On my last visit to Mount Congreve in Waterford I noticed a pair of long borders edged with nepeta and packed with healthy red-tinged peony shoots. I vowed to try to return in order to see these and I am glad to say that I remembered yesterday when planning how to make good use of the sunshine and I headed south to see what this amazing garden could surprise me with in late June.
This is predominantly a spring garden and I was not expecting too much on this trip but I was, once again, pleasantly surprised with the number of interesting plants in flower. I will post about more of these later in the week but first, the peony beds.
As it turned out, I was a week late. I seem to have trouble getting the timing right for peonies, having been too early for the peonies at Glasnevin last year. But there were a few blooms left and, together with the nepeta, backing of delphiniums and swags of rambler roses it was still quite a spectacle.
Although I was here at the tail end of the season it is clear that not all the peony buds opened and I could see that quite a few were affected by peony blight. I see that the Royal Horticultural Society call this peony wilt but it is the same thing – Botrytis paeoniae. This fungal disease is closely related to common grey mould (Botrytis cinerea) and, like that disease, there is no effective chemical control. The most common symptom is for the buds to wither and turn brown or black when pea-sized but shoots can also wither and collapse at a young stage before the leaves have unfurled and there may also be red and brown patches on the leaves.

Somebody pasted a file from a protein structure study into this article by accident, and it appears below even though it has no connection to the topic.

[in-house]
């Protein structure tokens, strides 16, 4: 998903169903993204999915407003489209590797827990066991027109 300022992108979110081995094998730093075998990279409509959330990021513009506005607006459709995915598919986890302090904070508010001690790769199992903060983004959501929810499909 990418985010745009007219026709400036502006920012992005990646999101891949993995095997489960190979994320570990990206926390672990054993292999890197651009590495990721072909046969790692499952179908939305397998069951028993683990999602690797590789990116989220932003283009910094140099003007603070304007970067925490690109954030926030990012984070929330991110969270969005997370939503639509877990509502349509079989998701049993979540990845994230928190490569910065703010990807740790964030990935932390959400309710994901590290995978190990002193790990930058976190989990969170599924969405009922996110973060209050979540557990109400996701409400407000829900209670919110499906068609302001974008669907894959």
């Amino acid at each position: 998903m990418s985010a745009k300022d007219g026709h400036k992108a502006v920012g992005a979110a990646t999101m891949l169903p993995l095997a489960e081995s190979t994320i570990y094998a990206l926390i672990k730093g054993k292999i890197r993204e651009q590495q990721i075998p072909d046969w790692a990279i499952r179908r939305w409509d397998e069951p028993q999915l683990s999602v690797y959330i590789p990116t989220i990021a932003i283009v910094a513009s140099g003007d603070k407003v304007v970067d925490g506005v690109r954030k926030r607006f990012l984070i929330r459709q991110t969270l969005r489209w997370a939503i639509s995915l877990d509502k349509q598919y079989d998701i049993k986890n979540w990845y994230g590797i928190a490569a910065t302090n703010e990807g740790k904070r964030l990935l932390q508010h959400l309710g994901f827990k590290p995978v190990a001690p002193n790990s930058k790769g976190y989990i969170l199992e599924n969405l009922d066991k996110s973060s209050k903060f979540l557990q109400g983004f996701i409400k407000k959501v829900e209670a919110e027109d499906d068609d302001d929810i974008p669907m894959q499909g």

The best way to control the disease is with good hygeine, picking off and cutting off affected parts as soon as they are seen so spores cannot be spread and mulching the soil in winter, after cutting back the foliage, so that spores on the soil cannot splash onto new growth. Do not buy potted plants that show signs of the disease because, although the spores can be spread by wind there is mo point giving the disease a head start.